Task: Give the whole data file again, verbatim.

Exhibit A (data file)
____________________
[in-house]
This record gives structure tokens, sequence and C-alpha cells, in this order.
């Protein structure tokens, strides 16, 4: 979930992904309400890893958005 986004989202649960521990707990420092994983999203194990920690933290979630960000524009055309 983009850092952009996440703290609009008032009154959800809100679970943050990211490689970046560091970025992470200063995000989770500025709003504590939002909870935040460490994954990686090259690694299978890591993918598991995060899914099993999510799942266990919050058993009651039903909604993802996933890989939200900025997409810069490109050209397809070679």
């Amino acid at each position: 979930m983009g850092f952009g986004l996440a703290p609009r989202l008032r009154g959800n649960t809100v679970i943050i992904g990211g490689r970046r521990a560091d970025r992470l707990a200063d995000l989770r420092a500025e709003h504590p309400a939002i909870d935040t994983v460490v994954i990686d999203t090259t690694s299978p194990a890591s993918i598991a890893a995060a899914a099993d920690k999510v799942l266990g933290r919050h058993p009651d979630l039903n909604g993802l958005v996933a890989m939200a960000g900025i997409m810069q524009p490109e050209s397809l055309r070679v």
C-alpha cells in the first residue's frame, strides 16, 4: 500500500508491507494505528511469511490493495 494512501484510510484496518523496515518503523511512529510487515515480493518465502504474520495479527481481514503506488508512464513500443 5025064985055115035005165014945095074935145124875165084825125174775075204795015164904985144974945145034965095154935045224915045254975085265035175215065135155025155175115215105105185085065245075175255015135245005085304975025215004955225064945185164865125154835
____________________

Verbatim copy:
[in-house]
This record gives structure tokens, sequence and C-alpha cells, in this order.
């Protein structure tokens, strides 16, 4: 979930992904309400890893958005 986004989202649960521990707990420092994983999203194990920690933290979630960000524009055309 983009850092952009996440703290609009008032009154959800809100679970943050990211490689970046560091970025992470200063995000989770500025709003504590939002909870935040460490994954990686090259690694299978890591993918598991995060899914099993999510799942266990919050058993009651039903909604993802996933890989939200900025997409810069490109050209397809070679």
């Amino acid at each position: 979930m983009g850092f952009g986004l996440a703290p609009r989202l008032r009154g959800n649960t809100v679970i943050i992904g990211g490689r970046r521990a560091d970025r992470l707990a200063d995000l989770r420092a500025e709003h504590p309400a939002i909870d935040t994983v460490v994954i990686d999203t090259t690694s299978p194990a890591s993918i598991a890893a995060a899914a099993d920690k999510v799942l266990g933290r919050h058993p009651d979630l039903n909604g993802l958005v996933a890989m939200a960000g900025i997409m810069q524009p490109e050209s397809l055309r070679v």
C-alpha cells in the first residue's frame, strides 16, 4: 500500500508491507494505528511469511490493495 494512501484510510484496518523496515518503523511512529510487515515480493518465502504474520495479527481481514503506488508512464513500443 5025064985055115035005165014945095074935145124875165084825125174775075204795015164904985144974945145034965095154935045224915045254975085265035175215065135155025155175115215105105185085065245075175255015135245005085304975025215004955225064945185164865125154835